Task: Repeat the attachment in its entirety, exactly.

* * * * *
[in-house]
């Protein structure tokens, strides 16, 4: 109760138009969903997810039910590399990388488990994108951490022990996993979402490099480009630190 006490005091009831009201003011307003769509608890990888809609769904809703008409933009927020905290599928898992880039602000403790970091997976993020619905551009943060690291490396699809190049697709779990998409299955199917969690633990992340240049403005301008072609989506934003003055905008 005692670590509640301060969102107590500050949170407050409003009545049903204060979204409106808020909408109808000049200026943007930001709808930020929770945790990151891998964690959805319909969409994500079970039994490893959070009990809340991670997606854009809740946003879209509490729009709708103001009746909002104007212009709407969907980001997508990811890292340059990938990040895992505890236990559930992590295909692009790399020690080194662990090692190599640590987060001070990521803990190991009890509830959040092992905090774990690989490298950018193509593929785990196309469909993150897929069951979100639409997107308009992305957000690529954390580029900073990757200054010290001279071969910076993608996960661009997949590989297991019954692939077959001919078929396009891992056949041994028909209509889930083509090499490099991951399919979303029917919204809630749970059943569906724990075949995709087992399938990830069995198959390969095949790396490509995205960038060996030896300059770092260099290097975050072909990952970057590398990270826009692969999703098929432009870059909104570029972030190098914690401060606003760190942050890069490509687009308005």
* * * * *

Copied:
[in-house]
């Protein structure tokens, strides 16, 4: 109760138009969903997810039910590399990388488990994108951490022990996993979402490099480009630190 006490005091009831009201003011307003769509608890990888809609769904809703008409933009927020905290599928898992880039602000403790970091997976993020619905551009943060690291490396699809190049697709779990998409299955199917969690633990992340240049403005301008072609989506934003003055905008 005692670590509640301060969102107590500050949170407050409003009545049903204060979204409106808020909408109808000049200026943007930001709808930020929770945790990151891998964690959805319909969409994500079970039994490893959070009990809340991670997606854009809740946003879209509490729009709708103001009746909002104007212009709407969907980001997508990811890292340059990938990040895992505890236990559930992590295909692009790399020690080194662990090692190599640590987060001070990521803990190991009890509830959040092992905090774990690989490298950018193509593929785990196309469909993150897929069951979100639409997107308009992305957000690529954390580029900073990757200054010290001279071969910076993608996960661009997949590989297991019954692939077959001919078929396009891992056949041994028909209509889930083509090499490099991951399919979303029917919204809630749970059943569906724990075949995709087992399938990830069995198959390969095949790396490509995205960038060996030896300059770092260099290097975050072909990952970057590398990270826009692969999703098929432009870059909104570029972030190098914690401060606003760190942050890069490509687009308005």